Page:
In a study of nearly 5,300 men with prostate cancer, only 4 percent of those taking blood-thinning medications such as aspirin had died from a recurrence of their cancer after 10 years, versus 10 percent of those not taking the medication — reducing the risk of dying from cancer by more than half.
Blood thinners interfere with blood-clotting mechanisms, said Kevin Choe, M.D., a radiation oncologist at the University of Texas Southwestern Medical School and lead author of the study.
"There is good evidence from laboratory studies which suggests that these clotting mechanisms play an important role in cancer growth and spread as well," Choe said.
Because prostate cancer patients tend to be older, many are already taking these medications for cardiovascular problems. Choe's team wanted to see whether they were receiving an additional health benefit.
The study, presented recently at the annual meeting of the American Society for Radiation Oncology, drew on the national Cancer of the Prostate Strategic Urological Research (CaPSURE) database, which included medical records for thousands of prostate cancer patients.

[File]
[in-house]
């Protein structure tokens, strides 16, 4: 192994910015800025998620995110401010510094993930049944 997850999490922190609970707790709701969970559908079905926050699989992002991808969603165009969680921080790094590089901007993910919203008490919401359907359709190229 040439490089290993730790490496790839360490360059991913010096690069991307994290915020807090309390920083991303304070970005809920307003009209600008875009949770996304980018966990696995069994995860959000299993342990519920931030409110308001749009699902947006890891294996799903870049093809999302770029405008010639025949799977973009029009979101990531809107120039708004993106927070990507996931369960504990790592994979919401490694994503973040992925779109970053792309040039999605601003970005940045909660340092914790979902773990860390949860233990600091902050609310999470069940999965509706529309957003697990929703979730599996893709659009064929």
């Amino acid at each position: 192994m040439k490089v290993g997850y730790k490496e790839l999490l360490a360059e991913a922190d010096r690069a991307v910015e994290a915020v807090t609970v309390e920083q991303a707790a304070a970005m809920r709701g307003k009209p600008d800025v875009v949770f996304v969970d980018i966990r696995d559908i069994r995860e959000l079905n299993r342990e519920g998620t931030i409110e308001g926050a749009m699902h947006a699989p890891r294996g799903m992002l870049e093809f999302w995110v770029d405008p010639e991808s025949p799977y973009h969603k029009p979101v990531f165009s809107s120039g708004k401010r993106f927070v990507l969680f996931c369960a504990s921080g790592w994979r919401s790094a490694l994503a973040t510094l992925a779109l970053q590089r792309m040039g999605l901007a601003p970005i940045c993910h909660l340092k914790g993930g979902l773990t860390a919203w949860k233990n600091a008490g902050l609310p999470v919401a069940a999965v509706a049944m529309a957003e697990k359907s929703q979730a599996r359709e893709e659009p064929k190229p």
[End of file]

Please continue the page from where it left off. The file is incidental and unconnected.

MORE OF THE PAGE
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Most of the nearly 2,000 men studied were taking aspirin, and some took warfarin (Coumadin), other blood thinners or a combination of medications.
"We found that prostate cancer mortality was significantly lower if you were on one of these medications," Choe said. "When we looked further at which of these medications was most important for this reduction, we found that it was aspirin that seemed to have the biggest benefit."
Christopher Logothetis, M.D., a medical oncologist at the University of Texas MD Anderson Cancer Center in Houston, said the study is in line with others that suggest aspirin's blood-thinning and anti-inflammatory properties reduce the risk of many kinds of cancer.
Such studies tend to look at existing patient records and can only determine associations, not explain why aspirin might help beat prostate cancer, he notes. He concedes there haven't been any studies where some men received aspirin and others a placebo to see what the differences might be.
But Logothetis says based on the evidence, it is "reasonable" for doctors to recommend a small daily dose of aspirin to their prostate cancer patients, except for those patients who are allergic to the medication, suffer from ulcers or have bleeding problems.
Choe was a little more cautious, saying further studies should be done before making routine recommendations to give aspirin to prostate cancer patients, but if you are already taking aspirin "then you may have additional benefit for your prostate cancer as well."
Michael Haederle is a freelance writer whose work has appeared in People, the New York Times and the Los Angeles Times.
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